Benjamin Bouchard

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since May 23, 2012
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Recent posts by Benjamin Bouchard

Looks like a Seymour or possibly Redtenbacher Austrian-made American-pattern blade on an old H & T Manufacturing aluminum snath. They're quite unique units.
1 day ago
Yes, the biggest issue is mostly that if the pits are too deep they won't sharpen out and you'll have a Swiss-cheese'ed edge.

As far as the scythe goes, if there's a divot in the blade you may be able to pound it back to flat on an anvil surface. If a proper anvil isn't available, just use a sledge hammer face. Doesn't look like you did the blade any meaningful harm in working on it so far--looks like you only just scratched the surface, so you'll be just fine. The visual bevel width is just a rule of thumb, not a hard rule, as it's just the cosmetic result of having ground the edge at 7-9° per side rather than you actively trying to produce a bevel of that width. The given angle imposed onto different material thicknesses will produce bevels of different widths, so it'll vary depending on the particular thickness of the blade.

5 months ago
Knowing what I do of those Austrian made blades, you'll likely have the greatest success in shaping the bevel by draw-filing it. Trying to reshape a scythe bevel with a manual stone is technically possible, but would be quite labor-intensive.
5 months ago

Jordan Holland wrote:I agree the corrugated fasteners would likely be asking for trouble, especially on old wood. The collar wrapping around the end is what was originally designed to prevent splitting. If it does not fit tightly, I would consider shims of some sort to make it tight.

What usually works best for tightening the fit of the collar is to build up the end with some durable epoxy and then rasp it down to a snug fit. With cracks like in this case it's really very difficult to get wood glue to do anything of benefit, which is where a corrugated fastener driven into the end grain makes sense. On snaths where you have a slot cut in the wood itself to receive the loop bolt, things get more fiddly. Now that the fastener is in, that crack is fully secure and shouldn't ever split further.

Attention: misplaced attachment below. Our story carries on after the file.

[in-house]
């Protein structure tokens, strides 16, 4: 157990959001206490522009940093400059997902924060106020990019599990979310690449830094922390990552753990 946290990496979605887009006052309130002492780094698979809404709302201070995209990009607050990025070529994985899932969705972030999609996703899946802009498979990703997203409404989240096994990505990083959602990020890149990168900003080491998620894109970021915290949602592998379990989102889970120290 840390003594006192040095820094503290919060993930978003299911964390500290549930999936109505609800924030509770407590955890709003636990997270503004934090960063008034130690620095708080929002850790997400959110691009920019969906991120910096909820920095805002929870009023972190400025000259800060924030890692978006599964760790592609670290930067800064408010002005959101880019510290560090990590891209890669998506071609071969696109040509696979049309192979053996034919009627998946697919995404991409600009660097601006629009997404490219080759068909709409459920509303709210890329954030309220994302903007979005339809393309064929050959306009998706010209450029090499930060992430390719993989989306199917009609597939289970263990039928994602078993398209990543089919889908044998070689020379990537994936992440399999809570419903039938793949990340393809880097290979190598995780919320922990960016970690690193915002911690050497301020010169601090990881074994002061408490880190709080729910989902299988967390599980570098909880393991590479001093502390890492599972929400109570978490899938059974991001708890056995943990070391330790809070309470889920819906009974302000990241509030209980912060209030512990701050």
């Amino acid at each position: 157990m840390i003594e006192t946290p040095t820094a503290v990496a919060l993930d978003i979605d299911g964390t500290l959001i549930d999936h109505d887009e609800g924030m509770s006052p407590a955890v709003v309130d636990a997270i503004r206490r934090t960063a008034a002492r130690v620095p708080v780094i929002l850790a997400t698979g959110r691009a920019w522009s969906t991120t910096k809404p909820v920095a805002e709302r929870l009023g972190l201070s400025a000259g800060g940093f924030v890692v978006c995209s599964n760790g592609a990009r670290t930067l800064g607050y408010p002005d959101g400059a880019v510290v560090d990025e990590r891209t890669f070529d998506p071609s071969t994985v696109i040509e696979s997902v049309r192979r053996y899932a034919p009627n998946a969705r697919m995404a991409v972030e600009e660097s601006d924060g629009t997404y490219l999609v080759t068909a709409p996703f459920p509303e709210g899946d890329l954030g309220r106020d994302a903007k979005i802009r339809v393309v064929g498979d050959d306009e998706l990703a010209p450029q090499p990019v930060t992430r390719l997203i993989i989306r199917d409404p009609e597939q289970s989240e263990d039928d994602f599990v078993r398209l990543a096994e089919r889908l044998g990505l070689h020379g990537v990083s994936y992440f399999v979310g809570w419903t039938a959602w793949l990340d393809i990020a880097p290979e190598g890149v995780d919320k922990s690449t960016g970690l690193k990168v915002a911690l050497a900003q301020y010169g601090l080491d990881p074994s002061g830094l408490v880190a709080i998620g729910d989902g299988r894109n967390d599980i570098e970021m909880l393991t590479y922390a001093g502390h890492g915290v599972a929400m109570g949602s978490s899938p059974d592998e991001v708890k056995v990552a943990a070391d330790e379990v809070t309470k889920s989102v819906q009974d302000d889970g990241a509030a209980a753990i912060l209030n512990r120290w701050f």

5 months ago
Also, yes, that's still an American pattern blade despite being made in Austria. It'll be a "whole steel" (not laminated) blade in that case, so you don't have to be as careful about where the apex of the edge sits in the web.
5 months ago
Yes, that would be how you'd want to drive it in. Don't feel like you need to drive it to the full depth, either--you can risk causing a new crack if you drive it deeper than it can handle! Just gently tap it in until it feels like it doesn't want to budge any further, then grind/file it flush. You can shorten the width of it by either using a cutoff wheel in a dremel to cut it to length or by bending it back and forth with pliers until it cracks. You'll want at least 1-2 corrugations per side.
5 months ago
Also, looks like you've got a long way to go with sharpening the blade. The bevel should be about 1/4" wide on both sides presuming the blade is of typical thickness. 7-9° per side with the apex centered in the middle of the web (the flat span between the edge and the back. )